The IRS deductions are predetermined standards that do not take into consideration the debtor's actual expenses. However, the debtor can deduct actual expenses under "other necessary expenses.

1) taxes. This includes the total monthly amount that will be paid for federal, state and local taxes. Such items would include income taxes, self-employment taxes, social security taxes and medicare taxes. Any tax refund that is received must be taken into consideration from the total monthly amount that is withheld from your income to pay for taxes;

2) involuntary deductions. This would include any monthly mandatory payroll deductions that are required from your employment. Such items or deducions would include those for certain retirement accounts, union dues, uniforms, etc. The courts have held mandatory deductions to be those for which the failure to pay would be likely to result in the loss of the debtor's employment. Any voluntary deductions would not be allowed. For instance, contributions to a 401(k) would not be permitted.  However, loan repayments on a 401(k) loan would be permitted;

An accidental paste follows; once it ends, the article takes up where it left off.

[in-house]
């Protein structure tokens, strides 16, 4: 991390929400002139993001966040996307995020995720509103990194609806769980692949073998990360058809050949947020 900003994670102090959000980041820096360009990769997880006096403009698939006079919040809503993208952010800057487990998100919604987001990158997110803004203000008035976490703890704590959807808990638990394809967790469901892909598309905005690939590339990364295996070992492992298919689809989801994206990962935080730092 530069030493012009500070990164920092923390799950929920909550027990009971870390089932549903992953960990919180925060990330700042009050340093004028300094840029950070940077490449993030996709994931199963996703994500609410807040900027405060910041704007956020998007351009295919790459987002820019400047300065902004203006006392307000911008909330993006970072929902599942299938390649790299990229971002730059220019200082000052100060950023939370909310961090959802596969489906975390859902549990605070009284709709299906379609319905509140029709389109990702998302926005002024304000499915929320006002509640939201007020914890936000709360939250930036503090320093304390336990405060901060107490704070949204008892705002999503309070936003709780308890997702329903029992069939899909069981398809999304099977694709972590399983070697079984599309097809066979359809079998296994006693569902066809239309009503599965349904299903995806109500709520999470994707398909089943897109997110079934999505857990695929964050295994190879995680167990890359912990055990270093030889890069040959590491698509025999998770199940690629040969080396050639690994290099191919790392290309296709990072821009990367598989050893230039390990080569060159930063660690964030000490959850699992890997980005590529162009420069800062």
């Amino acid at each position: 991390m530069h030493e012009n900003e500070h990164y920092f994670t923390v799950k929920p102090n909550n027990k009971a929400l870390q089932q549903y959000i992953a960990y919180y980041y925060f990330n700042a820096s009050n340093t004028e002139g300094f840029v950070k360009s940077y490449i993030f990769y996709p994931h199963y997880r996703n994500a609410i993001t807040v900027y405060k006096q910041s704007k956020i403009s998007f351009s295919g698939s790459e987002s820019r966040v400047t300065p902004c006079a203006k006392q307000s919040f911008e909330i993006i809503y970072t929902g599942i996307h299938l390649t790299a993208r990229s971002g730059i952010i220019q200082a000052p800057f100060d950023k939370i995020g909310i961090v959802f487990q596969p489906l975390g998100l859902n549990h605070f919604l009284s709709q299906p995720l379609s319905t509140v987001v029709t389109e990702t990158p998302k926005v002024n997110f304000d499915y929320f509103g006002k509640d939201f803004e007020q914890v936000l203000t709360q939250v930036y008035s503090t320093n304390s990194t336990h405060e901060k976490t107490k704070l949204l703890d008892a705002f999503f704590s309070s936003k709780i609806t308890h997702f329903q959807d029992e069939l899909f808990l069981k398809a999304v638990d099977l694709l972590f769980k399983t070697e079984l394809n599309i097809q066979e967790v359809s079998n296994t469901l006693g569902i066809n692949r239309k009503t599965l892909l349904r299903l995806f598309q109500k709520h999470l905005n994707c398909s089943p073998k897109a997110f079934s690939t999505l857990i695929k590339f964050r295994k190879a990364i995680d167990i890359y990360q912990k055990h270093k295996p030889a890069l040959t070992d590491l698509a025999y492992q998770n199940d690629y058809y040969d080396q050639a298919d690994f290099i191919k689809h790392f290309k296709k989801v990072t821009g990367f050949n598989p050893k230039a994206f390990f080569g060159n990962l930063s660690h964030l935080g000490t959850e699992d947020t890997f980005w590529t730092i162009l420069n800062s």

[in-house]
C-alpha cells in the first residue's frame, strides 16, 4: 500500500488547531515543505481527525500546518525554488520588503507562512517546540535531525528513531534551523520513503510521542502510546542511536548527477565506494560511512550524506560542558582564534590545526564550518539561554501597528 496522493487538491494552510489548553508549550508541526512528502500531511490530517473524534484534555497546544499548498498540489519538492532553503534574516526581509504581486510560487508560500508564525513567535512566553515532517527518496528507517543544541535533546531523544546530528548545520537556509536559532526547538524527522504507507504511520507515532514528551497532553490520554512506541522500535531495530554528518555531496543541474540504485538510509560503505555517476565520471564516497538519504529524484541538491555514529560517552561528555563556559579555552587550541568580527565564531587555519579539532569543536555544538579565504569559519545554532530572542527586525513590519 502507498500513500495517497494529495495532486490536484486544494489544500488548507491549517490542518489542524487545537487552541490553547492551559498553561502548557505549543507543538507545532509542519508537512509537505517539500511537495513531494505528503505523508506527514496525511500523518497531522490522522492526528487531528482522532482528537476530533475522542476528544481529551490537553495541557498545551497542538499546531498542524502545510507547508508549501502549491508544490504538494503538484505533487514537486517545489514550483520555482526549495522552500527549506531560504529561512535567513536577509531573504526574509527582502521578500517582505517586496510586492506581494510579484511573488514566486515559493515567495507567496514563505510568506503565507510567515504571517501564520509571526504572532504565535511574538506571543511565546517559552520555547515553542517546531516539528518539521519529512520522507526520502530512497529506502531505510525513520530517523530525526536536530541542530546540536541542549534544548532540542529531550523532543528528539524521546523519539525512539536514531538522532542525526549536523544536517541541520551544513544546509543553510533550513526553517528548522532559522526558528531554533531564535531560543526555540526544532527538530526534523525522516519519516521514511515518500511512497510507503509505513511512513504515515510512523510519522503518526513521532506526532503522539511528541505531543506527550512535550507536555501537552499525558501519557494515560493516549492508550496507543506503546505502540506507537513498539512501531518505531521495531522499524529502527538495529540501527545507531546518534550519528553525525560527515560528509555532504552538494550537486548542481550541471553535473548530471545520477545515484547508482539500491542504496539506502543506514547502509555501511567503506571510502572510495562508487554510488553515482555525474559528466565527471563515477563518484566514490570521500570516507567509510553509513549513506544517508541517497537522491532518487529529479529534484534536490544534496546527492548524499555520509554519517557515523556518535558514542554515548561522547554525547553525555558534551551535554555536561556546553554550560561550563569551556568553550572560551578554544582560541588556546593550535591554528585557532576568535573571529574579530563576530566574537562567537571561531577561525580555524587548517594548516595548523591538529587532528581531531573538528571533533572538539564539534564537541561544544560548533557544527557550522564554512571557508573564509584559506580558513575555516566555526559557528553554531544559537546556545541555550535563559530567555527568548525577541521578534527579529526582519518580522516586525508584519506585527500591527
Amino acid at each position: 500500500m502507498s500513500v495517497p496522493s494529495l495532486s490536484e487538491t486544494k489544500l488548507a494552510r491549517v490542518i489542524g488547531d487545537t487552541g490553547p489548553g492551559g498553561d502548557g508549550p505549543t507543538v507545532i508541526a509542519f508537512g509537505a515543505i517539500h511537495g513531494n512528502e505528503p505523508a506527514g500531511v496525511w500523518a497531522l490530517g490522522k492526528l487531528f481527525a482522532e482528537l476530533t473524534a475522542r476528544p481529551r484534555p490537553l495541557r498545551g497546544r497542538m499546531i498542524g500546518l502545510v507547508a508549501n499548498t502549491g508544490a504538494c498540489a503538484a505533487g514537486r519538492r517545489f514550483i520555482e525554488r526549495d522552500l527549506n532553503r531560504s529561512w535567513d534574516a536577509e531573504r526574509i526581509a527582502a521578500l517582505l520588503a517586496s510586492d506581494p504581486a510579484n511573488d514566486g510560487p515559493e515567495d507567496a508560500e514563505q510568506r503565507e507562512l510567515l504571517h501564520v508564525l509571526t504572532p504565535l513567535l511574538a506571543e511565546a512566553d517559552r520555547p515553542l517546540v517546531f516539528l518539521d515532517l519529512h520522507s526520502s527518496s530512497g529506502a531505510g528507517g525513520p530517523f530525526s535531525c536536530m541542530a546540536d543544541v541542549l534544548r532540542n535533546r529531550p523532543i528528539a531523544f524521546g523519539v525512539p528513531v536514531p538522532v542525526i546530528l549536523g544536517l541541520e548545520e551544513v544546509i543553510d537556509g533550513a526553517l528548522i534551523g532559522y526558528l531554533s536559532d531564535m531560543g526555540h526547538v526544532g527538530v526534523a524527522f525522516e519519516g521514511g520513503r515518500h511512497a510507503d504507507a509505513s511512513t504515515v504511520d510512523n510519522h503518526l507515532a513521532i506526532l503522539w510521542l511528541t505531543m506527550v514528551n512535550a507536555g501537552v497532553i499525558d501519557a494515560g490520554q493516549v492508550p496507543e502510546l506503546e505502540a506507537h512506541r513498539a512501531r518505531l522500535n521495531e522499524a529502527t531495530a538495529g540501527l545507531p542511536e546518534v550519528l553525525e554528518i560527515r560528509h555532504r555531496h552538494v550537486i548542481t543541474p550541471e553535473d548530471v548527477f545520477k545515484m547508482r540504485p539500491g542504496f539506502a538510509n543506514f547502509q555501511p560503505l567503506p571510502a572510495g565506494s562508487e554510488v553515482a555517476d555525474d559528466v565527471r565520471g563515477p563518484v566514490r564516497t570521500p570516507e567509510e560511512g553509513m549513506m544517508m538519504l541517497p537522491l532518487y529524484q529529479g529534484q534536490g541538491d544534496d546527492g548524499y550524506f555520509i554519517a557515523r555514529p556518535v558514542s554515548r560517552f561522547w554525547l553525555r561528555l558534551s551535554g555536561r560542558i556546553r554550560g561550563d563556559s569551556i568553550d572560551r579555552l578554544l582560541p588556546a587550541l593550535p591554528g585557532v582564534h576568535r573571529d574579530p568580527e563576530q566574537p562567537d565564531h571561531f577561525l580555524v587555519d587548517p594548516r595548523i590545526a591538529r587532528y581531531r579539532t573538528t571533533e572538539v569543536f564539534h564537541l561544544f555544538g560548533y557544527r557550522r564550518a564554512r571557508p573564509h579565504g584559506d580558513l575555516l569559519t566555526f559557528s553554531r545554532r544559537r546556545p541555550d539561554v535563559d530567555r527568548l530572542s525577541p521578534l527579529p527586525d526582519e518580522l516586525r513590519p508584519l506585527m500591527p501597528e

3) term life insurance. The total monthly premiums that you pay for your term life insurance may be deducted. If a joint petition is filed, then the amounts for both spouses' term insurance premiums may be deducted. No other deductions are allowed. You may not deduct the expenses for a non-filing spouse or any dependents;

4) court-ordered payments. This would include the total monthly amount paid for alimony, spousal or child support. Any amounts for past due payments are not to be deducted, as they are considered priority claims that are deducted elsewhere on the means test. Any amounts that are court-ordered for other items, such as restitution, etc. may be deducted also. This would exclude any amounts of payments that are made without any legal obligation;

5) education for employment or challenged children. Any monthly amount that is paid for education that is required for your employment or for a dependent special needs child if no public education is available that provides such needed services;

6) childcare. This would include any monthly amount for such items as babysitting, daycare, nursery and preschool. Any amounts for elementary and secondary education may not be deducted;

7) additional health care expenses, excluding insurance costs. This would include the monthly amount that you pay for health care that is required for the health and welfare of you or your dependents. Included would be any out-of-pocket expenses that are not reimbursed by insurance. This would exclude any amounts paid by health insurance or a health savings account. These expenses are for expenses not already claimed elsewhere on the means test;